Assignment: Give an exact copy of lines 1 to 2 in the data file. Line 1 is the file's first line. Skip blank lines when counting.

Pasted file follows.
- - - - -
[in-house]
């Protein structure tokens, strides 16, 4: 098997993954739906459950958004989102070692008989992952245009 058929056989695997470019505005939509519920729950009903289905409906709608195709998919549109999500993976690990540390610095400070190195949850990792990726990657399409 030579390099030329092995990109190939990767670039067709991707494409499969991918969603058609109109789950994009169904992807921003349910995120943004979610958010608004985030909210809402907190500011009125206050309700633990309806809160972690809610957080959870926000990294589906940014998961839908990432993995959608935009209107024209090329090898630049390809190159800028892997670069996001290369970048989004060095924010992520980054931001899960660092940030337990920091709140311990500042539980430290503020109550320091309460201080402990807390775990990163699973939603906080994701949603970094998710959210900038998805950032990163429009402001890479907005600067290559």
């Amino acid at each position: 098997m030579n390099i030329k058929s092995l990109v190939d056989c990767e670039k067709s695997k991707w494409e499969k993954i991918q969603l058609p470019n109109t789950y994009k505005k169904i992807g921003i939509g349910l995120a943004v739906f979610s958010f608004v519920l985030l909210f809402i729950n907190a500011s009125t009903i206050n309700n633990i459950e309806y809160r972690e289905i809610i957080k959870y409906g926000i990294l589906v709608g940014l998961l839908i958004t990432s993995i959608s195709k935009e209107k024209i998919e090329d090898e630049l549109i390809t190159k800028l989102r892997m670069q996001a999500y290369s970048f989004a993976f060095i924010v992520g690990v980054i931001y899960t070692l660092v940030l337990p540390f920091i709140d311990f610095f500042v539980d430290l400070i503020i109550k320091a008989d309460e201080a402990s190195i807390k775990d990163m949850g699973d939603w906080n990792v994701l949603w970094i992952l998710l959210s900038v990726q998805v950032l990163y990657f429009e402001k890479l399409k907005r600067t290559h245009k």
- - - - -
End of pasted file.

[in-house]
């Protein structure tokens, strides 16, 4: 098997993954739906459950958004989102070692008989992952245009 058929056989695997470019505005939509519920729950009903289905409906709608195709998919549109999500993976690990540390610095400070190195949850990792990726990657399409 030579390099030329092995990109190939990767670039067709991707494409499969991918969603058609109109789950994009169904992807921003349910995120943004979610958010608004985030909210809402907190500011009125206050309700633990309806809160972690809610957080959870926000990294589906940014998961839908990432993995959608935009209107024209090329090898630049390809190159800028892997670069996001290369970048989004060095924010992520980054931001899960660092940030337990920091709140311990500042539980430290503020109550320091309460201080402990807390775990990163699973939603906080994701949603970094998710959210900038998805950032990163429009402001890479907005600067290559």